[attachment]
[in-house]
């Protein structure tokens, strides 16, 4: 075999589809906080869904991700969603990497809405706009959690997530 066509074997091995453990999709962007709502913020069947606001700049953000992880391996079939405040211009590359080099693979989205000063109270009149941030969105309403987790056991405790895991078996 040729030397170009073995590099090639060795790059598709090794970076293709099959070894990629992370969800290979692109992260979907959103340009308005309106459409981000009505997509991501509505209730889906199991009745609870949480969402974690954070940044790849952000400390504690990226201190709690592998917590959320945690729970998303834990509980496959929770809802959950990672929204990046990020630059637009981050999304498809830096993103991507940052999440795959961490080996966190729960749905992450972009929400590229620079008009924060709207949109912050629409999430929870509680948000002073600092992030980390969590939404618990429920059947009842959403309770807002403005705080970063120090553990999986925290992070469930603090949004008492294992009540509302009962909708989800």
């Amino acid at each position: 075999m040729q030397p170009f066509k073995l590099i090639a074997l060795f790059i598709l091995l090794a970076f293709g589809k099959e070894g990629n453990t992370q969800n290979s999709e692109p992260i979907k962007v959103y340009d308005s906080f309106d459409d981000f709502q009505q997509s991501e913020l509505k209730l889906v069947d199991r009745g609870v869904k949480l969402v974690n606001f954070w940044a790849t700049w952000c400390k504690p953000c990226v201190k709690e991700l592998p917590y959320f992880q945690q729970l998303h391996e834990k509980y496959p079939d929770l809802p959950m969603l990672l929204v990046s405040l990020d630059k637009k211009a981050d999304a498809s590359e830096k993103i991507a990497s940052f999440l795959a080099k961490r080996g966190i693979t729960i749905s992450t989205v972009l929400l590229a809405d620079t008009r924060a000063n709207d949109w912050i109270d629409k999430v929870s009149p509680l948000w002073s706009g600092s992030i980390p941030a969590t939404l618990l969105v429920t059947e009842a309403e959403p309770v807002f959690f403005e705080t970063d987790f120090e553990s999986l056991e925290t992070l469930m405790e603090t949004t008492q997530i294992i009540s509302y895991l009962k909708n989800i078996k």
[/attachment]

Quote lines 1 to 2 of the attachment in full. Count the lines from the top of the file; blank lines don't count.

[in-house]
């Protein structure tokens, strides 16, 4: 075999589809906080869904991700969603990497809405706009959690997530 066509074997091995453990999709962007709502913020069947606001700049953000992880391996079939405040211009590359080099693979989205000063109270009149941030969105309403987790056991405790895991078996 040729030397170009073995590099090639060795790059598709090794970076293709099959070894990629992370969800290979692109992260979907959103340009308005309106459409981000009505997509991501509505209730889906199991009745609870949480969402974690954070940044790849952000400390504690990226201190709690592998917590959320945690729970998303834990509980496959929770809802959950990672929204990046990020630059637009981050999304498809830096993103991507940052999440795959961490080996966190729960749905992450972009929400590229620079008009924060709207949109912050629409999430929870509680948000002073600092992030980390969590939404618990429920059947009842959403309770807002403005705080970063120090553990999986925290992070469930603090949004008492294992009540509302009962909708989800």